Discussions about eggcorns and related topics
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Chris -- 2011-03-08
Hi everyone. What brought me here was something I saw in the newspaper today in the comic strip “Baby Blues”: http://www.arcamax.com/pic/36220/136802
What immediately caught my attention was “shinny up.” I had always grown up with “shimmy up.” I noticed in a forum keyword search on “shinny” that these two words have come up before, but the post seemed inconclusive, just saying that “shimmy” was a misuse of “shinny.” Nonetheless, “shimmy” seems to be more common, I think, and I wonder if this is an instance of an emerging eggcorn or still just a misuse. I did a Google search test:
“shimmy up”: 25,200 hits
“shinny up”: 1,090 hits
This almost satisfied my curiosity, so I then looked both up in Webster online:
shinny: to move oneself up or down something vertical (as a pole) especially by alternately hugging it with the arms or hands and the legs
shimmy: 1 : to shake, quiver, or tremble in or as if in dancing a shimmy
2 : to vibrate abnormally—used especially of automobiles
3 : SHINNY
Am I just going in circles here? Is this an emerging eggcorn yet?
I think it’s such an old eggcorn that it’s made it into the dictionary through sheer volume of use.
Not into my desk dictionary (Merriam-Webster’s College, 10th Edition), however. The only “shimmy” in my dictionary is the dancing one, and there is no cross-reference to “shinny.”
And “shinny” is in my dictionary as a variation of “shin,” which showed up in the 1820s to mean climbing a pole w/ hands/arms and legs.
The dance that lead to the use of the word “shimmy” to mean shaking from side to side showed up as a written word in 1919.
So “shin” or “shinny” up a pole is the original term.
I’m betting that “shimmy up a pole” started taking hold as the term “shimmy” became more common when dancing started getting looser. And nobody used “shin” or “shinny anymore for much of anything.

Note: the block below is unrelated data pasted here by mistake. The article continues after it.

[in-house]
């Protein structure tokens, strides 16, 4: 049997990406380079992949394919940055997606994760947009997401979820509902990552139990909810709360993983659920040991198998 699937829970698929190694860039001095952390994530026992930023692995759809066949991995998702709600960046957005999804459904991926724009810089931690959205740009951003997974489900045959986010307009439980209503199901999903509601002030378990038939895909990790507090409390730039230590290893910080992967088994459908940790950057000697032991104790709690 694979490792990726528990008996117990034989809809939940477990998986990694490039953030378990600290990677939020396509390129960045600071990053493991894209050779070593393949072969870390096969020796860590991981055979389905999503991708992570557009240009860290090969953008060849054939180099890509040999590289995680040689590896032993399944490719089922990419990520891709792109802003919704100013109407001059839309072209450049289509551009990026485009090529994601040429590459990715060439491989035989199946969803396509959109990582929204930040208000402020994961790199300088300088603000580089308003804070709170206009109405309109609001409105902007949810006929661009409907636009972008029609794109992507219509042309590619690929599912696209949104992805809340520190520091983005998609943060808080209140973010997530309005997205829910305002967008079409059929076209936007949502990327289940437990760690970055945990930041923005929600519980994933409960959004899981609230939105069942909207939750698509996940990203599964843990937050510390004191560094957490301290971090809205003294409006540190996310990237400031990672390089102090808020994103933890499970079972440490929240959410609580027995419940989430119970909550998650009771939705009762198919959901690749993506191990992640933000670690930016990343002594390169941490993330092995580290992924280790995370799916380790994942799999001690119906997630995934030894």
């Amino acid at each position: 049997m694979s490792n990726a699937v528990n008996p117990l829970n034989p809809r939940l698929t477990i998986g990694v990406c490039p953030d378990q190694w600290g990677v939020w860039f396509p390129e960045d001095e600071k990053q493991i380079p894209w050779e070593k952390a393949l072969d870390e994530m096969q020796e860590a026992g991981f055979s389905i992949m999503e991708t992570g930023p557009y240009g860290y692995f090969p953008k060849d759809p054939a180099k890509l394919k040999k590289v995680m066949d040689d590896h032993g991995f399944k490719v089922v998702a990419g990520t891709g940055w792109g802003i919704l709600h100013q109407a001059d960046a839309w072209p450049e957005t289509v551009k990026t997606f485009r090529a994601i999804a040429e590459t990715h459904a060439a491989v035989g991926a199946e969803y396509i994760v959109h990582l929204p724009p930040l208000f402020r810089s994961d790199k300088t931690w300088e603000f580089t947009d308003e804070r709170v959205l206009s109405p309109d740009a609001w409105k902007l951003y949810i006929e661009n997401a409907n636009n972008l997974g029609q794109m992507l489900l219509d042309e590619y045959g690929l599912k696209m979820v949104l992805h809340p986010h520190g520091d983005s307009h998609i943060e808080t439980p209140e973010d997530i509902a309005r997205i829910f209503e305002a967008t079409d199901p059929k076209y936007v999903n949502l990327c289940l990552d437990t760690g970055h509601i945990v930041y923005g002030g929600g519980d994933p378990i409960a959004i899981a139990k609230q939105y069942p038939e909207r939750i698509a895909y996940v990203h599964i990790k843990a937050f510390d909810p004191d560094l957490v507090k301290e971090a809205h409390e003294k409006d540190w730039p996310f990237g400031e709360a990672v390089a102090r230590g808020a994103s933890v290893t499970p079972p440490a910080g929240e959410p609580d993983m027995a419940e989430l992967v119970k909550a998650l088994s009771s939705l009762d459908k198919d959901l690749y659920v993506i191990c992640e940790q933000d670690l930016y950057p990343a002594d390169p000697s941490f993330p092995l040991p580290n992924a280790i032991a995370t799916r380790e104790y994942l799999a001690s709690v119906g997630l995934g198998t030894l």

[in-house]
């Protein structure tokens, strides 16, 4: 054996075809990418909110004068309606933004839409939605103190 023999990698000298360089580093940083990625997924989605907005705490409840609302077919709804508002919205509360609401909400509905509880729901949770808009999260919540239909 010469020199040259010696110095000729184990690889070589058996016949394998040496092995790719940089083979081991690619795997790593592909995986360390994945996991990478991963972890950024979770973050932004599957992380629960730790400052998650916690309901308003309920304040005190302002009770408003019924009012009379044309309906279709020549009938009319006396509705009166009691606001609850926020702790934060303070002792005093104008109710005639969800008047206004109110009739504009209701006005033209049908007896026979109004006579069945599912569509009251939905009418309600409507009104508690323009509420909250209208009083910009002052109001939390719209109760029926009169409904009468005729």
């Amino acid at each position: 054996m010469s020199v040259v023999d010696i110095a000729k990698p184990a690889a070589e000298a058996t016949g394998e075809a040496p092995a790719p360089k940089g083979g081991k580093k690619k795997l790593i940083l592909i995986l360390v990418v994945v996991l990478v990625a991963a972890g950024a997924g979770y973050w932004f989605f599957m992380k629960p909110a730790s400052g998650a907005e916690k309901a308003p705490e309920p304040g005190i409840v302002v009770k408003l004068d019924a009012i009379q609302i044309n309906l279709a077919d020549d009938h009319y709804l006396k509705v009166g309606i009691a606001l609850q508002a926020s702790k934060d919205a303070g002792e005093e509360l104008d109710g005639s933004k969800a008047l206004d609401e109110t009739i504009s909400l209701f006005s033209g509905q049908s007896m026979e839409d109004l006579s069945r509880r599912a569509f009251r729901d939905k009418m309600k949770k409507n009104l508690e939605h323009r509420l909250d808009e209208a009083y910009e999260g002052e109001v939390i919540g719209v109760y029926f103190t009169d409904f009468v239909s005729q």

And I think you grew up in the eggcorn camp, instead of the purist camp.
Last edited by TootsNYC (2007-08-07 23:58:01)
The usage history of shinny vs. shimmy is shown in ; they were neck and neck for a short period of their history, though shimmy has more ups and downs and looks poised to replace shinny, as in up. I suspect they were largely independent until shimmy up appeared as a delightful eggcorn, as Toots suggested, . The etymology of the two words is ripe with ambiguity and criss-crossing origins. Where I grew up in western Canada, there was lots of shinnying up poles but no shimmying up. We also played shinny, which was hockey, with a ball, played in boots, on frozen patches of playground at recess. The Online ED says the name comes either from Gaelic sinteag, “a bound, a leap,” or from shin ye, “the cry used in the game.” I vote for the latter, recalling the game as a painful exercise in shins barked by hockey sticks, though a warning “I’ll shin ye!” would have been redundant.
Shimmy, on the other hand, apparently began as a suggestive dance in the years of the Great war: it got an additional boost in WWII according to the ngram. It might come as a faux-singular back-formation from Fr. chemise, as in shake your blouse, mademoiselle, or else from shimmer, or who knows, it might be a bit of both.
Last edited by David Bird (2014-01-12 00:59:23)
If you compare , you will see that “shimmy up” is already more common than “shinny up” in the U.K.
I was sitting here trying to remember which of the two expressions, “shinny up” or “shimmy up,” was part of my Midwestern NA dialect. Neither one felt quite right. Then I realized that my cohorts usually said “skinny up.” There are a couple of dozen hits, for example, for “skinny up a tree.” We skinnied over, skinnied up, skinnied around.
There are also a non-trivial number of hits for “skimmy up” with the same meaning. Fuzzy spot alert.
Last edited by kem (2014-01-12 07:00:03)
Skinny and skimmy are great, logical eggcorns. The one I looked for also makes sense, either because the kneck is used as a prehensile limb, or because of the upward direction and attitude one takes. In fact, chinny up is used more as a cute way of saying “keep your chin up” than as a climbing method.
To limb the tree had never been given a thought by the excited youngsters, until one of their number, more daring than the rest, with serious mien, threw off his coat and started to “chinny” up the tree, which proved a difficult job, owing to its round and smooth surgace affording not much of a foot – hold to the climber.
It is pretty obvious that when Toby is in wildcat mode – wide eyed frantic stare, body tensed, paws splayed, tail puffed out, sudden dashes around the house, grabbing toys and tossing them in the air, somersaults off the coffee table, chinnying up the balusters
Okay I’m high on a tree, searching for crow nests to get some eggs or maybe baby crows (they taste awesome fried and crispy). suddenly I spot Oldster chinning up the tree with a 100lbs roadkill hooked on his back.
Chinning up makes me think of inching up for some reason. And there is a hint of doing chinups.
Not sure I see an analogical image in “skimmy up.” “Chinny up” certainly makes sense. The chin and shins are primary contact points for barehanded, barefooterd tree climbers.